Source: p 115, Philosophy: A Complete Introduction (2012) by Prof Sharon Kaye (MA PhD in Philosophy, U. Toronto). Caution: I rewrote numerals as integers for easier reading.
1 Relations of ideas are logical truths, such as '2 + 2 = 4'. These are necessary because the attempt to deny them results in a contradiction.
If 2 + 2 = 5, then 1 + 1 + 1 + 1 is not 1 + 1 + 1 + 1, which is a contradiction.
2 Matters of fact are observed truths, such as 'bread nourishes'. These are contingent (meaning 'not necessary') because you can deny them without producing a contradiction. [3.] The idea of bread poisoning instead of nourishing involves no conceptual impossibility. [4.] We can prove this by imagining a world where bread poisons instead of nourishes.
Hume points out that the assertion 'A causes B' is a matter of fact, not a relation of ideas. Therefore it can't be necessary.
Of course, everyone recognizes instances when matters of fact go differently from usual. We've all eaten something that usually nourishes us, only to find that, this time, it made us sick. When this happens, we are liable to look for a hidden cause — some microscopic bacteria in the food that gave us food poisoning.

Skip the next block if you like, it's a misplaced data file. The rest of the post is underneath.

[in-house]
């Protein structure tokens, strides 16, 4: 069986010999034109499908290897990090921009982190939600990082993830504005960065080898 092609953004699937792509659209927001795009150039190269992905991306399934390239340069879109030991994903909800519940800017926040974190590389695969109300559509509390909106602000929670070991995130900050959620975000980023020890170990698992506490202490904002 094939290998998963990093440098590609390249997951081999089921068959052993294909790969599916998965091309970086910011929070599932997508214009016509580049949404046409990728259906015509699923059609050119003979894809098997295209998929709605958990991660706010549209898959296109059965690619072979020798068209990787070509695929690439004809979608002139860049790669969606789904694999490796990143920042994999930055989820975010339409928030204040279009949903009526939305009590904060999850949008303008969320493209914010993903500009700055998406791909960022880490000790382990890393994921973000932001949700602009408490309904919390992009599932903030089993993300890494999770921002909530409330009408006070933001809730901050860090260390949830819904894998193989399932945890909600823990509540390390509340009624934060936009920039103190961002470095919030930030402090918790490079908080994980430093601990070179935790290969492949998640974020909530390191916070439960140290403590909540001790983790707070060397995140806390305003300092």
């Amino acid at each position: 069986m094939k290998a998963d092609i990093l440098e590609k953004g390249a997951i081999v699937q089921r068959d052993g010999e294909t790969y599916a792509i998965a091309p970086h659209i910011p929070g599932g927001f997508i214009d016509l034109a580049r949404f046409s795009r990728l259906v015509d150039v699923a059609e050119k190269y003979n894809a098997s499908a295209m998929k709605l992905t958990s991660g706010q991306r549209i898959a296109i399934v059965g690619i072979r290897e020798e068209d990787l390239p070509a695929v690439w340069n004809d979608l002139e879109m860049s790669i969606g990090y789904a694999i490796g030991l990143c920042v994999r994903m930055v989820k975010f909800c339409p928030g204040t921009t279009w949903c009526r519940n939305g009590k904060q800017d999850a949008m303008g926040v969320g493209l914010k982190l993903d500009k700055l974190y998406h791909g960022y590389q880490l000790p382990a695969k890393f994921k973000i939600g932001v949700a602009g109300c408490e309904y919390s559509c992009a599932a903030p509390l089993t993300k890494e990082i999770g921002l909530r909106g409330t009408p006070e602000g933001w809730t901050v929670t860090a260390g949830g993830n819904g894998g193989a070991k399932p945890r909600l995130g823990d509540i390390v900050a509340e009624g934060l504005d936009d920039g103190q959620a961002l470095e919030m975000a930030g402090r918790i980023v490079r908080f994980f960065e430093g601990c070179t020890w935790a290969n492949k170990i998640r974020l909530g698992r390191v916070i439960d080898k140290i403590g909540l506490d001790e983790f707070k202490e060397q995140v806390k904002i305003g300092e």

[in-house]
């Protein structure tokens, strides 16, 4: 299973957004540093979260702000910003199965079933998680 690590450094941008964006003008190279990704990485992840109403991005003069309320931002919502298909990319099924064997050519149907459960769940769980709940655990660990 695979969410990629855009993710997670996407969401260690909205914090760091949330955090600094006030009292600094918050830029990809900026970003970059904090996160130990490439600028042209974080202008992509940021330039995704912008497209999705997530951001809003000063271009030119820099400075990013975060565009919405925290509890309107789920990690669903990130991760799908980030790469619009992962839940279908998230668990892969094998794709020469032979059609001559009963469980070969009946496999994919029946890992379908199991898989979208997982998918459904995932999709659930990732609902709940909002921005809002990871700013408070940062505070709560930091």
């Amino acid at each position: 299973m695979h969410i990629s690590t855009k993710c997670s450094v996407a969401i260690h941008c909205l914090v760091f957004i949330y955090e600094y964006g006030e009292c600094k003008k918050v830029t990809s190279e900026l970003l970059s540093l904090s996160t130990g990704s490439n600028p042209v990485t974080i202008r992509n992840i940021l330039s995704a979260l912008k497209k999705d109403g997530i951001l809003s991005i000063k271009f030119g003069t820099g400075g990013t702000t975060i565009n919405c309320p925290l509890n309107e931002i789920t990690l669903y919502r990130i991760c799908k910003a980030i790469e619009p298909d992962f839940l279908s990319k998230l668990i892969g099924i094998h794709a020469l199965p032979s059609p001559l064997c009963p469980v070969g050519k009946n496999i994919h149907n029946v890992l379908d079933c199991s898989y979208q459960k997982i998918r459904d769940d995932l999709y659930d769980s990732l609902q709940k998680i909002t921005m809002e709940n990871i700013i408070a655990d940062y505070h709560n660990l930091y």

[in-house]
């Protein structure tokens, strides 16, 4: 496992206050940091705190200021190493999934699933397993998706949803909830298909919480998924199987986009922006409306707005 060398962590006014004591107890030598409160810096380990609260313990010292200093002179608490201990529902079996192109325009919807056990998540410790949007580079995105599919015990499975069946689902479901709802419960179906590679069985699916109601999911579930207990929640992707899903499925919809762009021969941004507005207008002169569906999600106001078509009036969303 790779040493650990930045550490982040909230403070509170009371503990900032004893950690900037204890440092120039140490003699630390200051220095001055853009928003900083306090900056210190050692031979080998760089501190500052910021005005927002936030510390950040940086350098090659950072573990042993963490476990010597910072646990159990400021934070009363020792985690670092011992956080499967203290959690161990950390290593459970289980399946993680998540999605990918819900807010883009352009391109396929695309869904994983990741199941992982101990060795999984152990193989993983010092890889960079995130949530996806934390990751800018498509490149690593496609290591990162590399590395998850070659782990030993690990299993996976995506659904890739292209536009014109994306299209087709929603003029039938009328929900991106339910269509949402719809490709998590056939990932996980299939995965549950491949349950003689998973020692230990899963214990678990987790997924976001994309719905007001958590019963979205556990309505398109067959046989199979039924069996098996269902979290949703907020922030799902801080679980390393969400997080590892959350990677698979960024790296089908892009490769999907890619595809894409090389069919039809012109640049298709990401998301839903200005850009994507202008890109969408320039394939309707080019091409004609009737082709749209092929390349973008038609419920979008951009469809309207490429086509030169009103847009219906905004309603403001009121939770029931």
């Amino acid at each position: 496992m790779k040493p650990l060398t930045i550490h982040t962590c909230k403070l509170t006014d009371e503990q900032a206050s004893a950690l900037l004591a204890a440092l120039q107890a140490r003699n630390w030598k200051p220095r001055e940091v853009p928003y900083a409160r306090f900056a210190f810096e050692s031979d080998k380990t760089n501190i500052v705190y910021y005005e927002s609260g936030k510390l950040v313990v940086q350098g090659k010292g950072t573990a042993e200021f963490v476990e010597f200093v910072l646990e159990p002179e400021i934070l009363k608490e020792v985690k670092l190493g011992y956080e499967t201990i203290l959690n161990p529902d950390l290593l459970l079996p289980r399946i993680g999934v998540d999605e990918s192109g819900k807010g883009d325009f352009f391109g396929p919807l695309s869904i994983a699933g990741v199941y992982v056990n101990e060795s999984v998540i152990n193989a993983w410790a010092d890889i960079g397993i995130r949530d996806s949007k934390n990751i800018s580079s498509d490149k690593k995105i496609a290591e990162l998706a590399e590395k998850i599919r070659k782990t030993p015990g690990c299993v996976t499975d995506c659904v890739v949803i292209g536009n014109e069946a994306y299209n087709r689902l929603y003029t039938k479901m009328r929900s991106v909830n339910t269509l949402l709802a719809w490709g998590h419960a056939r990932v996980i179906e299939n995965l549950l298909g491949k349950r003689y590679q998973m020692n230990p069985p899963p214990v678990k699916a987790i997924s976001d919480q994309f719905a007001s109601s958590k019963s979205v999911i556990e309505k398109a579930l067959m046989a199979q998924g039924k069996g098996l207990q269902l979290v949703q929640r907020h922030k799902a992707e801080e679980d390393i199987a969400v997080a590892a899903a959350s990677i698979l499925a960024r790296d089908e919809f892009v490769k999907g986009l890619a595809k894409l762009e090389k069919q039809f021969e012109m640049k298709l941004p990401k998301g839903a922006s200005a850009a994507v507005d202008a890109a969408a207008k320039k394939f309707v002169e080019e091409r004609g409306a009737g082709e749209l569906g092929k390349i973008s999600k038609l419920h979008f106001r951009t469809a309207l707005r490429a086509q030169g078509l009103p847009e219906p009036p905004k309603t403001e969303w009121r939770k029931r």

But when Hume calls the nourishing effect of bread a matter of fact, he isn't saying that there may be hidden causes that make things turn out differently this time. [5.] He's saying that the bread could suddenly have a completely different effect without any different causes at all.
To insist that there would have to be different cause in order to produce a different effect would be to cast the nourishing effect of bread as a relation of ideas like '2 + 2 = 4'. Because human beings are creatures of habit, we constantly view causal connections as logical connections. But this is a conceptual confusion we must overcome, in Hume's view.
What abstract distinctions between 1 and 2 have I neglected? I do not understand
3 and 4: because one necessary condition for 'bread nourishes' is: the bread is not poisoned (with bacteria). They are mutually exclusive.
5: how can no change in any cause still cause completely different effects? With no change in any cause, how can nourishing bread suddenly mutate into poisoned bread?